Meet French startup Kard, a challenger bank that works a lot like N26 or Revolut. But Kard is all about convincing teens that their first bank account is going to be a Kard account — a bit like Step in the U.S.
When I talked with Kard co-founder and CEO Scott Gordon, he kept saying that Kard was a product for the generation Z. While I’m not a fan of that buzzword, it still looks like a well-designed app with some personality.
“Gen Z is a generation that has been forgotten by traditional banks,” Gordon said. “70 percent of their transactions are digital transactions,” he added later. Many teenagers borrow their parents’ card for those expenses.
Kard wants to empower teens with their own bank account, their own IBAN and their own Mastercard debit card. Instead of controlling every expense, parents can just top up the Kard account and let their child spend it however they want — you can top up with a bank transfer or using another card — just like in Revolut. Opening an account is free.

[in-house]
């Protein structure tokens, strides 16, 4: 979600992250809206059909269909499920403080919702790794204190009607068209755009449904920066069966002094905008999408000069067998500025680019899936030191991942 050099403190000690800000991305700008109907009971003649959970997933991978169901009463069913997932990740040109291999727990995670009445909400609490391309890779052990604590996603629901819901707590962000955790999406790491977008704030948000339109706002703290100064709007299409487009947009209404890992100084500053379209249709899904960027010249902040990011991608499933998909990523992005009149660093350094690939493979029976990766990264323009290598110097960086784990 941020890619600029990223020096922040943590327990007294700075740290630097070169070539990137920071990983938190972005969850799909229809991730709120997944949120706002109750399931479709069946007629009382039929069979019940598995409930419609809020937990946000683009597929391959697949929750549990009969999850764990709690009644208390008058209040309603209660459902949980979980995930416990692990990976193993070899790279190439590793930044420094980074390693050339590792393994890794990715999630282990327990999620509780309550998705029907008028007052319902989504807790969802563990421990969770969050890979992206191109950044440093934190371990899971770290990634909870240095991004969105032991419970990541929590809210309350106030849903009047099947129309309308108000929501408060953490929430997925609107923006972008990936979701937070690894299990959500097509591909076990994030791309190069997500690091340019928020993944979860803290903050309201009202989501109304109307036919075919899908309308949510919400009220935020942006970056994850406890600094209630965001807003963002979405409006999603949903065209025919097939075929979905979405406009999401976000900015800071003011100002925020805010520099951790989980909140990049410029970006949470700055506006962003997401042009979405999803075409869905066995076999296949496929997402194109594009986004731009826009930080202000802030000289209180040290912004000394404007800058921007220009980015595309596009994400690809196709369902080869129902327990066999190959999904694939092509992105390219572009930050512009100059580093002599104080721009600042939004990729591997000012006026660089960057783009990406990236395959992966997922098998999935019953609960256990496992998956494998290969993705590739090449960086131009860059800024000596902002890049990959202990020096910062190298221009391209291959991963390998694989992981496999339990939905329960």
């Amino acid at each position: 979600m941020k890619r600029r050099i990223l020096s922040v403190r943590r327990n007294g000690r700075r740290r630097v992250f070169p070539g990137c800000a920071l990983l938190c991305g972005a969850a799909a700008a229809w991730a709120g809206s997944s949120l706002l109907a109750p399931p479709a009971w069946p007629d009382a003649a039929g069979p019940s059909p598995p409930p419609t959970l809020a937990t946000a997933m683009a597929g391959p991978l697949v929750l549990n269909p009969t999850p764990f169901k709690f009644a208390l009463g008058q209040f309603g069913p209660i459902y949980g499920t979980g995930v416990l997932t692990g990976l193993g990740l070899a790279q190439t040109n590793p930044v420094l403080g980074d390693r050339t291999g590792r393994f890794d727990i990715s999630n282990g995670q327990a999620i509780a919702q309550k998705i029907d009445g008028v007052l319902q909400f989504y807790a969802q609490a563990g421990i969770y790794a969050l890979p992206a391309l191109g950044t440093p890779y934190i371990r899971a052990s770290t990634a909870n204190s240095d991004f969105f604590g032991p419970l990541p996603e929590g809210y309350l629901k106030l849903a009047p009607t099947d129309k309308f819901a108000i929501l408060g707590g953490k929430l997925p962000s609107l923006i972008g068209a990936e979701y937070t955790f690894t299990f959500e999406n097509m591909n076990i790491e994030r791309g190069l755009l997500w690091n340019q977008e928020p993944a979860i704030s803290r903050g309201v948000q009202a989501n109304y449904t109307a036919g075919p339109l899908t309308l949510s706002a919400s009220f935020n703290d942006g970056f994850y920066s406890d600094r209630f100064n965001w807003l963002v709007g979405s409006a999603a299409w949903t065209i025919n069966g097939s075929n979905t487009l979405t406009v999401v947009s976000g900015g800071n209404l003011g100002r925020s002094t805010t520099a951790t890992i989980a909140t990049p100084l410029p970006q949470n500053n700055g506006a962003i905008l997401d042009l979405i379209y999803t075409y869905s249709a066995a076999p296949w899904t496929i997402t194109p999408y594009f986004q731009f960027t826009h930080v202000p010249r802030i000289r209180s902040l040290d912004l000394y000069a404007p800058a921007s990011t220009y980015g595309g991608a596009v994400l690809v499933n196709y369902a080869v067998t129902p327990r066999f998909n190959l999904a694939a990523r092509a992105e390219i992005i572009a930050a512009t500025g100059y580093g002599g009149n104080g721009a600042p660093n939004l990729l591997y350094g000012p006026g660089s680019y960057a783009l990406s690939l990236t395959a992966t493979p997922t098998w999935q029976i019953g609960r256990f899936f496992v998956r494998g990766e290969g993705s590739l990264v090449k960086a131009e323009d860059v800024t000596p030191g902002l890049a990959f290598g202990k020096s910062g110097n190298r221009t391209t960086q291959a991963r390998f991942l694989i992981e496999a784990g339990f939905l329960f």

Like other electronic wallet apps, opening a Kard account is much simpler than opening a traditional bank account in France. You can sign up in a few minutes from your phone and confirm your identity later by sending a photo of your ID, etc.
After that, you get an account that you control from a mobile app. You can block and unblock the card, see transactions, send and receive money in real time with other Kard users. It ticks all the right boxes that you’ve come to expect if you have a bank account from a challenger bank.
In a couple of months, you’ll also be able to create money pots, round up your transactions to save some money, donate money to nonprofits, etc.
Kard is also borrowing a few ideas from Venmo. Users will be able to share expenses with their group of friends in the Kard app. Many teens already share a photo of their brand new sneakers on Snapchat for instance. Kard wants you to use their own app for this kind of content.
The startup raised $3.4 million (€3 million) back in January from Kima Ventures, Jean-Pascal Beaufret, Jambu Palaniappan, Francis Nappez, Julien Lemoine, Jason Dorsey and David Amsellem.
While the service is not live yet, you can sign up to the waiting list on the company’s website. Kard’s positioning is interesting. The startup doesn’t need to convince people to open yet another bank account — the company is tapping an endless funnel of new users by focusing on teens.
Like all startups focused on teens, it faces a dilemma. It has to retain its users as their needs become more complex and attract new teens as the product becomes more complex.